(Acoustic version of "Message in a Bottle" by Sting)
I have another manuscript my agent wasn't able to sell. Another young adult story that is out of step with what the publishers are currently buying. That makes three books in five years.
(Digression number one: I have nothing but respect and admiration for the work my agent has done on my behalf. Please, no agent-bashing in comments.)
Anyone less stubborn than I am might have given up on writing books that don't sell after one or two. Maybe that writer would have written different kinds of books, books that had more of what the market was looking for. Certainly, I think there have been times when I must have driven my agent mad. We had lunch when I was in LA a little over a year ago and spent some time walking through the local B&N, looking at the YA shelves together. It was sad and frustrating to acknowledge that my stories didn't seem to have a place next to what was published. What is even more frustrating is that she believes in me and in my writing. The editors who have read and then reluctantly turned down my work, praise it, but don't know how to sell it.
I seem to write small stories. By small, I mean stories of choices and change, stories of friendship and danger in a world not quite our mundane one, but not too far from it, either. My worlds are not populated by flashy monsters or mythical creatures. My stories are not propelled by a primary romantic plot that depends on the heroine making a choice between two suitors. That's just not my style or my preference in writing.(Digression number two: this isn't a 'traditional publishing stinks' tirade. I have gone on record in the past, and still believe, that the flexible author is the author who will thrive. I will publish in whatever way gets my books into the hands of its ideal readers. That means a mix of traditional, small press, and indie.)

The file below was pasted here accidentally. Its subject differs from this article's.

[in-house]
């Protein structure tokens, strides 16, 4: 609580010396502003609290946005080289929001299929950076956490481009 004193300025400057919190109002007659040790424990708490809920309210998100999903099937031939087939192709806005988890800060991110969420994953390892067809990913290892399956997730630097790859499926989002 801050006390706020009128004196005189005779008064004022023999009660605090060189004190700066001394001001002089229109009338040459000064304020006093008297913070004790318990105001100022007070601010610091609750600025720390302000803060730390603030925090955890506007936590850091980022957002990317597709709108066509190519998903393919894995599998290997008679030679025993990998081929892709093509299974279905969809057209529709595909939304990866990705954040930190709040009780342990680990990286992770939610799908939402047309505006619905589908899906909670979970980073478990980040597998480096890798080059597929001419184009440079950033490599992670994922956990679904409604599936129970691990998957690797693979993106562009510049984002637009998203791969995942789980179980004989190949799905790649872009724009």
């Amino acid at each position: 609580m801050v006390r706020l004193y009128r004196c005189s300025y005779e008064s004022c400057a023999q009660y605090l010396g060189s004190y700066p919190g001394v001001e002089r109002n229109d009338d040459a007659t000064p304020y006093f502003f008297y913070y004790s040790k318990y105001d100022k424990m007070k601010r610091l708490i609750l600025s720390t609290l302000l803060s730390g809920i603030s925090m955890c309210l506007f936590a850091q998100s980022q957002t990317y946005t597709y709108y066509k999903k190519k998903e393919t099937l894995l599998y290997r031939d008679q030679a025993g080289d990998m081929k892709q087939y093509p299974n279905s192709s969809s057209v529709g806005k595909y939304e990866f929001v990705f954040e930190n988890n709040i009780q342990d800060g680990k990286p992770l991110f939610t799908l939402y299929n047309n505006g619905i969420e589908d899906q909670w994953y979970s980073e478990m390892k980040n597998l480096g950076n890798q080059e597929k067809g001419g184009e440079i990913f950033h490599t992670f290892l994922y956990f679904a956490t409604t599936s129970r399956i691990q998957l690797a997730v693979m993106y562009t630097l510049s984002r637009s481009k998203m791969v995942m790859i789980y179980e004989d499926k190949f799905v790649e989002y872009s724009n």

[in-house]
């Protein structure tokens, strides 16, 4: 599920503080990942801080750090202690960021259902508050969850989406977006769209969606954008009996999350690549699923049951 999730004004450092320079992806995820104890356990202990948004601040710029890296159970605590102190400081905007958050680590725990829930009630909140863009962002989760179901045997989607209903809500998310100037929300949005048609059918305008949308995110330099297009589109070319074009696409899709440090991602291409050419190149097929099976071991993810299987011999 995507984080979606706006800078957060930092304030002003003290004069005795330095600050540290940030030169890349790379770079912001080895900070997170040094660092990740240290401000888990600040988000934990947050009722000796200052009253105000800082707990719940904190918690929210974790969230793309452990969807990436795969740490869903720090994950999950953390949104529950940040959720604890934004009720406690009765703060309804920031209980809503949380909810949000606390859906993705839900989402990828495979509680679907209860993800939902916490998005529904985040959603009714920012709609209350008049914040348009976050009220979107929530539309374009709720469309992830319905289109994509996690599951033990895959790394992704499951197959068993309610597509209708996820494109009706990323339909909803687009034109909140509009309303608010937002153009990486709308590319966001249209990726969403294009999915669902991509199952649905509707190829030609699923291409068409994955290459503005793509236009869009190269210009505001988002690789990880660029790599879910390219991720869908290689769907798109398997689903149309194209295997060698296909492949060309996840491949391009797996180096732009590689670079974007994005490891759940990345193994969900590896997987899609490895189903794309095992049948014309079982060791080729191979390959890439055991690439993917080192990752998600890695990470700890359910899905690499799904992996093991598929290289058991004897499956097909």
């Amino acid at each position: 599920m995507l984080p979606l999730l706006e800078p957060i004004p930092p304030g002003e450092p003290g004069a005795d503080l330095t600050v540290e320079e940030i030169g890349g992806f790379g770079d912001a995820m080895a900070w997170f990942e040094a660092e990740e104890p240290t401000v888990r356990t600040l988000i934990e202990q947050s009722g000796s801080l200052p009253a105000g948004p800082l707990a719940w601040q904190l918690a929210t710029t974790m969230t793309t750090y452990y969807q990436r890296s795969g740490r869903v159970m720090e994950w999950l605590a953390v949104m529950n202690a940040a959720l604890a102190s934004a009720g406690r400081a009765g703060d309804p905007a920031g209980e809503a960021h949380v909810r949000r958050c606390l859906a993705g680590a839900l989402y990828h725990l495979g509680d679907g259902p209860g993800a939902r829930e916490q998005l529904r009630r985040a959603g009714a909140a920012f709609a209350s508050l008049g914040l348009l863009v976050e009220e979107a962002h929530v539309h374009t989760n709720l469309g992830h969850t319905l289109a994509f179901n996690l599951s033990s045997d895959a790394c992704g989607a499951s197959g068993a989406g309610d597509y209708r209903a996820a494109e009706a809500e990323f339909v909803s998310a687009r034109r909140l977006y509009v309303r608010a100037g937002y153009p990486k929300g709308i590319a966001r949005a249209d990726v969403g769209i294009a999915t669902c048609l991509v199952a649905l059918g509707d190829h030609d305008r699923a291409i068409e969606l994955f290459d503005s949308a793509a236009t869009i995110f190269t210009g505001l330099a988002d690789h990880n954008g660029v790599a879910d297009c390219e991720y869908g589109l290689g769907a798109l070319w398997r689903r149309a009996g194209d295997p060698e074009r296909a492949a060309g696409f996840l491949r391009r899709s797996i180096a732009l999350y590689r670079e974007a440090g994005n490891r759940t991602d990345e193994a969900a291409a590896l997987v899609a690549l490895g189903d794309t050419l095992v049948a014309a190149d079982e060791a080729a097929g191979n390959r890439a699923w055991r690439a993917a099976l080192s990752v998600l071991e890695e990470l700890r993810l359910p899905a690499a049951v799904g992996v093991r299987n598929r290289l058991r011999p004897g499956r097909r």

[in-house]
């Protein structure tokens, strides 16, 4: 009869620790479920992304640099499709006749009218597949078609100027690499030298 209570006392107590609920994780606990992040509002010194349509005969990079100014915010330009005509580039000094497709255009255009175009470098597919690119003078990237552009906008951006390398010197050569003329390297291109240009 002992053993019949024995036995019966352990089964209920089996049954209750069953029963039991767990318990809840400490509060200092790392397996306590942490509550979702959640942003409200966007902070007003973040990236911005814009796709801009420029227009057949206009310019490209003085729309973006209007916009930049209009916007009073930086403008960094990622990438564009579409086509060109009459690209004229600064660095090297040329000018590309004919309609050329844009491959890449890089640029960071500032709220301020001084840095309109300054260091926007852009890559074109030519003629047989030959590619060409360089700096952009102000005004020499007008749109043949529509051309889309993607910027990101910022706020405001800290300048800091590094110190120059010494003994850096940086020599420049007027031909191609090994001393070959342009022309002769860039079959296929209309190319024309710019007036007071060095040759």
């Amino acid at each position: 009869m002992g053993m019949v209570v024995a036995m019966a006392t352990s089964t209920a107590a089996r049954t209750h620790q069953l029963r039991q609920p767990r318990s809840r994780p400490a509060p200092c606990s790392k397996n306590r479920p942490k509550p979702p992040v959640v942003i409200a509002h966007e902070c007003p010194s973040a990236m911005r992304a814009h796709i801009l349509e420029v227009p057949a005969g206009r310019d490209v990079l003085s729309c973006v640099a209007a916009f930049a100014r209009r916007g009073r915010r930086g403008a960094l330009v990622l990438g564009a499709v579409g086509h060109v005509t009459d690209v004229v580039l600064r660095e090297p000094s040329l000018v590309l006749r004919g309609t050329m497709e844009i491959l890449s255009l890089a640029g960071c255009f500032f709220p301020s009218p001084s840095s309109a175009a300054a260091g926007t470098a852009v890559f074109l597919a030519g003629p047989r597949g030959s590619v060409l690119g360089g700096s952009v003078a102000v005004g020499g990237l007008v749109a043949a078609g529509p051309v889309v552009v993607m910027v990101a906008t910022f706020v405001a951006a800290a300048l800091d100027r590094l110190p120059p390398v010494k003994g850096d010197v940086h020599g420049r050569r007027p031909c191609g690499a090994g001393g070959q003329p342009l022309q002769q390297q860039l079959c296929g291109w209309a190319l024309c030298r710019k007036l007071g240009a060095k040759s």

(Digression number three: I'm not anti-romance. I just think the love triangle plot device is horribly overused in YA work and has become a parody of itself.)
It seems like my stories are neither here nor there. Neither magical enough, nor realistic enough to fit into neat genres.
But they are the stories that resonate with me.
(Digression number four: this is not a plea for reassurance or a self-pity party. I am comfortable with the choices I have made in my writing and have no regrets.)
I don't believe in writing 'message' fiction. (I bet you were wondering how I'd relate this to the title. . . ) It smacks of parental lectures and after-school TV specials. Yet all story has a message. I understand that. This is mine:
- authenticity matters
- integrity matters
- trusting oneself matters
- honor and friendship matter
Where the mundane and the strange collide.
Where the familiar twists slightly out of shape.
Where ordinary choices lead to extraordinary journeys.